In our family that means this: we go through her entire collection of books and pull out all of the Black History ones. She has an enviable collection, thanks to gifts from family and friends who understand how important representation is for the development of her racial identity. After nightly prayers and family devotions, we have story time. We commit in February to only read bedtime books about Black History, with Black protagonists, or African/African American folk tales. This might mean that we read an illustrated version of one of Maya Angelou’s poems, read one story from “The People Could Fly”, a gift given to her by Womanist Theologian Candace Simpson, and then wrap up with reading a biography about Wangari Maathai from Kenya.
Before bedtime each night in February, after our activities and homework and dinner, we like to watch a documentary or a piece of a biopic about Black History. “Watsons go to Birmingham” is a favorite of my daughter’s, although between the recent PBS documentary on the Black Panther Party and Beyonce’s new lyrics my daughter has become a fan of documentaries of revolutionaries with Afros. A lot of the documentaries and films take a lot of unpacking. A lot of them are hard to watch. We leave plenty of time for questions and plenty of room for feelings.
And then each year for Black History Month, we do a project as a family. Last year in 2015, my daughter interviewed prominent Black leaders in our community. She interviewed one West African immigrant who works for the Army, Johnetta Elzie, one of the important voices coming out of Ferguson and St. Louis as part of the Movement for Black Lives, one older church member who marched with MLK Jr. when she was my daughter’s age, 8 years old, and one trans Jew of color. Our daughter knows that Blackness and the Black experience is as diverse as it is beautiful. She wrote the interview questions herself, took notes, and wrote a report for each of them.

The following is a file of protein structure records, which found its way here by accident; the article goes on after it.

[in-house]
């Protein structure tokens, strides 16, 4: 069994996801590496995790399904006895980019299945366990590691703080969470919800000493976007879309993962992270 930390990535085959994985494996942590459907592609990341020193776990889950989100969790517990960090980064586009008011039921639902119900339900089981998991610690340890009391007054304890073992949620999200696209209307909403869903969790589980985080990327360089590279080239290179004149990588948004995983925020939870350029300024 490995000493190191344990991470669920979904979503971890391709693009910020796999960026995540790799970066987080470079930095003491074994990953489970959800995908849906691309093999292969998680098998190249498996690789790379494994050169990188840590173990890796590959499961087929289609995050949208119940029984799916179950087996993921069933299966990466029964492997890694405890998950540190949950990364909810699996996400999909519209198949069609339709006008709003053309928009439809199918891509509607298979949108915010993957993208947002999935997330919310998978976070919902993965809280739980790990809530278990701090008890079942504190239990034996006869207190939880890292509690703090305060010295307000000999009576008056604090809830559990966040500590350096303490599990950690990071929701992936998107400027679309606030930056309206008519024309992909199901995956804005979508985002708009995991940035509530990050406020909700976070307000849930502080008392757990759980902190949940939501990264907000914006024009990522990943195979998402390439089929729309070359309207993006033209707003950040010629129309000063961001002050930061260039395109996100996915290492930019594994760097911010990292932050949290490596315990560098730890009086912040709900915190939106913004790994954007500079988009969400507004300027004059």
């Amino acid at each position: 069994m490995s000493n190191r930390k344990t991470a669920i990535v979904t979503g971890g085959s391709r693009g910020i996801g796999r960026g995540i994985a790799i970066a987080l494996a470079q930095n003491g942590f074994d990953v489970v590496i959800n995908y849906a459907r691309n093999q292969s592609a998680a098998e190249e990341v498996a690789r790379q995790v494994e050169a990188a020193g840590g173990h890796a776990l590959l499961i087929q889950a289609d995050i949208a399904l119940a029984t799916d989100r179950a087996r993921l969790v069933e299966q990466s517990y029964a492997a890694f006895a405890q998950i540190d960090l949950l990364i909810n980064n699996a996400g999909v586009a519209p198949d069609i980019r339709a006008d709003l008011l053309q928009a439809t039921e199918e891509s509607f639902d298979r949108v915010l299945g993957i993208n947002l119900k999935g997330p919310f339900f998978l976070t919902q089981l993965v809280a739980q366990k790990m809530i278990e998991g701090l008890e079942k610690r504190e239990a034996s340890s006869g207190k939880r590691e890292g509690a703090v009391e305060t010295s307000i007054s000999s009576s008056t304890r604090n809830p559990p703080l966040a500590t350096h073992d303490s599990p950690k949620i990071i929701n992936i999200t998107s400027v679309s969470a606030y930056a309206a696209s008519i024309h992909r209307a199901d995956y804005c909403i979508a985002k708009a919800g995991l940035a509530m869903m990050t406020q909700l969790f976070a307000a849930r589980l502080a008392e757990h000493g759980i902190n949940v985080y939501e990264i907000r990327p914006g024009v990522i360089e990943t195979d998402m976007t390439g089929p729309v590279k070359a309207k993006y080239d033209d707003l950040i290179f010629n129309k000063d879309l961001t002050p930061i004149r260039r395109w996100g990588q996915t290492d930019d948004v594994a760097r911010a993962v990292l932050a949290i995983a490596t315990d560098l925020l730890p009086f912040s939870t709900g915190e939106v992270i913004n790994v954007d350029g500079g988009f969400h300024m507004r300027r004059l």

This year for Black History Month 2016, we chose an artistic, creative project.
Together, with help from her dad who is an artist, she made a mask out of her favorite influential Black folks. My daughter is a West African immigrant, so the mask symbolized Africa, since we have a lot of West African masks in our house it is a symbol that makes sense to us. They created the mask, paper-mache style, in the shape of my daughter’s face, connecting all the power and beauty of these Black Americans back to Mama Africa. My daughter researched each of these people and chose them herself, from well-known historical figures like Harriet Tubman all the way to contemporary leaders like the founders of Millennial Activists United in Ferguson. These are the people who made a way for my daughter and whose stories and courage helped to form her.